Tuesday, July 11, 2017

Daily Corrections Clips


Bill Sessa, CDCR News

SAN DIEGO – The California Department of Corrections and Rehabilitation (CDCR) today announced that an inmate firefighter has died as the result of injuries sustained while working on a fire line in San Diego County.

The inmate firefighter, Frank Anaya, 22, was fighting a grass fire near the town of Lakeside on July 5, when his leg and femoral artery were severely cut. Firefighters at the scene immediately gave Anaya advanced life support care and CPR until he was transported to a hospital, where he underwent multiple surgeries.

Krissi Khokhobashvili, CDCR News

SACRAMENTO – The California Arts Council (CAC) has awarded new contracts to 12 arts organizations providing rehabilitative services to California inmates through Arts in Corrections (AIC). Through a partnership of CAC and the California Department of Corrections and Rehabilitation (CDCR), arts programming now reaches all 35 state adult correctional institutions – a significant increase from the 20 institutions served by the program in the previous fiscal year.

Administered by CAC, the program enhances rehabilitative goals, improves the safety and environment of state prisons and combats recidivism. Services provided span the full spectrum of art disciplines, with organizations offering instruction in theater, guitar, dance, creative writing and Native American beadwork, among many others.


The Reporter

Curious about what’s going on at Vacaville’s two prisons or have concerns to voice?

Drop in on the Citizens Advisory Committee meeting, slated for 11:30 a.m. Wednesday at the Ulatis Community Center, 1000 Ulatis Drive.


Prisoners Earlonne Woods and Antwan Williams teamed up with artist Nigel Poor to make a series about life behind bars
Tana Ganeva, Rolling Stone

For a guy about to serve 25-to-life, Ron Self came to San Quentin with an admirably relaxed attitude about his situation. "Having spent all my adult life in the marine corps, special forces, been in combat, raised in military schools, I thought, you know, OK, prison … how bad can that be?"

Then he met his cellmate, a guy named Duck who was hell-bent on murdering him. "He would yell, he would scream, he'd threaten to kill me. I would sleep with my back to the wall and one eye open … if you would call what I did sleeping."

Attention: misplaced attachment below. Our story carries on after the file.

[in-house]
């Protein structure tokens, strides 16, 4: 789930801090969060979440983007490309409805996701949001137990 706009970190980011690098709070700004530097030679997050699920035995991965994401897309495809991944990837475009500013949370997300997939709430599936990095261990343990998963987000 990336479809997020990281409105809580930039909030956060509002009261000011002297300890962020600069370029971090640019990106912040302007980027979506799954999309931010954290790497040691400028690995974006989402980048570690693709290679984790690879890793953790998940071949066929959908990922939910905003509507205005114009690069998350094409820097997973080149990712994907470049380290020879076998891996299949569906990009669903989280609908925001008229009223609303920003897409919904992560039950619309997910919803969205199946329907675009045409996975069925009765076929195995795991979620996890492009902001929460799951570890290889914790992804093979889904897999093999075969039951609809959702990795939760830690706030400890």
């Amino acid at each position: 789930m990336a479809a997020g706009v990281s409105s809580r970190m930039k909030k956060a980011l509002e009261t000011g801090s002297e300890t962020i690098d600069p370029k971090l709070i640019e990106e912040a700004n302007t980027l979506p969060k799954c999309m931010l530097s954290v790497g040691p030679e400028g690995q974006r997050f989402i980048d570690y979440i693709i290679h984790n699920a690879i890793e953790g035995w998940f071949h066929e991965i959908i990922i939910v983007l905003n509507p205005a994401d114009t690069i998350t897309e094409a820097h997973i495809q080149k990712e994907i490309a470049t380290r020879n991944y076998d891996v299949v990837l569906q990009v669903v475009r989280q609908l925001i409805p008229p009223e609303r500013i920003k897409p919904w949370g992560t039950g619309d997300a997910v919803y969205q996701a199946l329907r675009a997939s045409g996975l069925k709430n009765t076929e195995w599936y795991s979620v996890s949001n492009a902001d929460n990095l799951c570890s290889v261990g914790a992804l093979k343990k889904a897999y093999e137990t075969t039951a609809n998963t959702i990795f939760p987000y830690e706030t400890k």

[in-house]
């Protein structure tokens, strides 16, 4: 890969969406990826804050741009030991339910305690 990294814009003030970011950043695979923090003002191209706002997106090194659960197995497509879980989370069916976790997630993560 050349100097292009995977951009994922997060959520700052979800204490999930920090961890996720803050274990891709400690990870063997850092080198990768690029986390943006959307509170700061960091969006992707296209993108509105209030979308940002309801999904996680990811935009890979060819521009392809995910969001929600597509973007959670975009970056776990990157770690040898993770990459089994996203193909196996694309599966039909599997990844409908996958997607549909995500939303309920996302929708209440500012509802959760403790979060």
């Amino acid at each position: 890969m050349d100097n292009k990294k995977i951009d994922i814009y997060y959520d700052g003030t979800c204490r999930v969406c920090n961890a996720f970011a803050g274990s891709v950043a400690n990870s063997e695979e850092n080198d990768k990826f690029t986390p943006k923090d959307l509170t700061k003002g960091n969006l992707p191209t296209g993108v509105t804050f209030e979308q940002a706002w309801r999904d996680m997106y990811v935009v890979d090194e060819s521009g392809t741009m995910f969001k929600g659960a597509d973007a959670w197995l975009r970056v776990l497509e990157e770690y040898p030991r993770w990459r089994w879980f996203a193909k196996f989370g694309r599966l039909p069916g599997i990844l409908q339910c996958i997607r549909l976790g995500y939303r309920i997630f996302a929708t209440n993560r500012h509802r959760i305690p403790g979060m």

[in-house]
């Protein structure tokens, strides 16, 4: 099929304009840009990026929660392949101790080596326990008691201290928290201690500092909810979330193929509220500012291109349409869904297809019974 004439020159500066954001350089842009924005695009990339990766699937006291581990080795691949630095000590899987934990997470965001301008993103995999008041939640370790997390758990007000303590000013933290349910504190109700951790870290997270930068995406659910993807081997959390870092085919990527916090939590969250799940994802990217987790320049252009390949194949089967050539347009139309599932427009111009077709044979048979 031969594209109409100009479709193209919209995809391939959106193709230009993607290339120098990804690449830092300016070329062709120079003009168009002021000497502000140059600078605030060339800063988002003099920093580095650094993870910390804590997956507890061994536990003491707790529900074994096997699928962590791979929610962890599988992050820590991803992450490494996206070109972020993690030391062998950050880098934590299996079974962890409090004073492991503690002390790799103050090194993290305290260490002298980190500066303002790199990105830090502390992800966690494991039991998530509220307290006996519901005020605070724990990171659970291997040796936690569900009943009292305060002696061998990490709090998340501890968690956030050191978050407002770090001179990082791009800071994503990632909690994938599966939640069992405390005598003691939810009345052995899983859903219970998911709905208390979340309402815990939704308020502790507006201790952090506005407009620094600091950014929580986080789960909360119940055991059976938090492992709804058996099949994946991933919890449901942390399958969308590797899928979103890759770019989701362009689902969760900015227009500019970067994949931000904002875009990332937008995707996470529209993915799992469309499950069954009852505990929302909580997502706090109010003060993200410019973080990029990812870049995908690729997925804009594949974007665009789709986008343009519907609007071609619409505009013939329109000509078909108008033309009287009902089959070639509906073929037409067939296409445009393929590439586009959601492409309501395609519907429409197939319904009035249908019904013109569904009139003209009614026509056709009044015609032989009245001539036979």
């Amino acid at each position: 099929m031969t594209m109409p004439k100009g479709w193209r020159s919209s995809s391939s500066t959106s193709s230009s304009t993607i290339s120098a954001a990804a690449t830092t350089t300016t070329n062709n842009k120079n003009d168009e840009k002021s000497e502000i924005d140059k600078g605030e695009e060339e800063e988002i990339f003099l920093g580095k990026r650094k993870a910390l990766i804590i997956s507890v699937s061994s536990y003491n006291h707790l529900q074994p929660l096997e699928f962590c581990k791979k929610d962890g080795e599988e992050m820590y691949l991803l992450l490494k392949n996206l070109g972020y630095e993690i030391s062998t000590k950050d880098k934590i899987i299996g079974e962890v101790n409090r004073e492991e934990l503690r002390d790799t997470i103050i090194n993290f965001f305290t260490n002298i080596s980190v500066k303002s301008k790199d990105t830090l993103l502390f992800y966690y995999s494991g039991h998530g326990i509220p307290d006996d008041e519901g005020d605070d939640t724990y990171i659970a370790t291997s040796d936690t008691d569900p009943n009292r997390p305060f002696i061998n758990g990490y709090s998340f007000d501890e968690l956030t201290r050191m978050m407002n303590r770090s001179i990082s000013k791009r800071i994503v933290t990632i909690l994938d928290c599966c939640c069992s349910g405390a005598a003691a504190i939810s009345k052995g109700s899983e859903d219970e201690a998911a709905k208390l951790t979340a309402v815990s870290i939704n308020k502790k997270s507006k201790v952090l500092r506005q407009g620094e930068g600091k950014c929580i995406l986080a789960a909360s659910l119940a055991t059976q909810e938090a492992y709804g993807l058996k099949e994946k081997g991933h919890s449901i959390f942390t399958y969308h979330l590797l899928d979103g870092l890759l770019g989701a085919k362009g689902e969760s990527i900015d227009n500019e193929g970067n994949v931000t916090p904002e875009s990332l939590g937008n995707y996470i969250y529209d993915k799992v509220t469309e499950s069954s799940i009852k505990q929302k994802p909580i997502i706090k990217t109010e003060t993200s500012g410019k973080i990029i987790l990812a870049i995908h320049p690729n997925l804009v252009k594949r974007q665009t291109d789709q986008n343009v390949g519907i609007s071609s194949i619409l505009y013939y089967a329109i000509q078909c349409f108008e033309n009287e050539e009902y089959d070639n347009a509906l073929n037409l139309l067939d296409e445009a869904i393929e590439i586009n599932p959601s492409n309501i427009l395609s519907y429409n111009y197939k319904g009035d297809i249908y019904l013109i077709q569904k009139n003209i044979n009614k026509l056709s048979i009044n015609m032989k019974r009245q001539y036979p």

Alexa Renee, ABC News 10

Fire season in California requires help from many different hands, including the state's prison inmates.

The "Wall Fire" in Butte County has destroyed at least 17 structures and is threatening 5,800. Four people have been reported injured as a result of the blaze and approximately 4,000 people have been evacuated since the wildfire ignited on Friday.

There are 316 inmates from the California Department of Corrections and Rehabilitation (CDCR) amongst fire crews currently fighting the flames near the Oroville area, according to CDCR spokesperon, Bill Sessa.

Giuseppe Ricapito, The Union Democrat

Terry Paul Keever, a former Tuolumne resident sentenced to 10 years in prison for planting a fake bomb outside the historic Tuolumne County Superior Courthouse in 2012, has been denied early release, according to the Tuolumne County District Attorney’s Office.

Keever, 60, became eligible this year through the California Department of Corrections Non-Violent Second Striker program, which offers early release for inmates one year before the completion of 50 percent of their sentence if they were convicted of non-statutorily violent crime, a Tuolumne County District Attorney’s Office news release said.


Harry Harris, Bay Area News Group

OAKLAND — A 30-year-old man on parole was arrested Sunday night by the California Highway Patrol after a vehicle chase through some East Bay cities, authorities said Monday.

The man’s name was not released.

Authorities said the parolee was driving alone when police stopped him about 10:46 p.m. Sunday in the 2300 block of Chestnut Street in West Oakland.


Sandy Wells, KABC News

L.A.s top cop says he’s got a handle on rising rates of violent crime, but not everyone sees it that way.

LAPD Chief Charlie Beck admitted last week that violent crime is up, but also said it’s starting to level off. Police Protective league President Lieutenant Craig Lally says the big picture isn’t so rosy.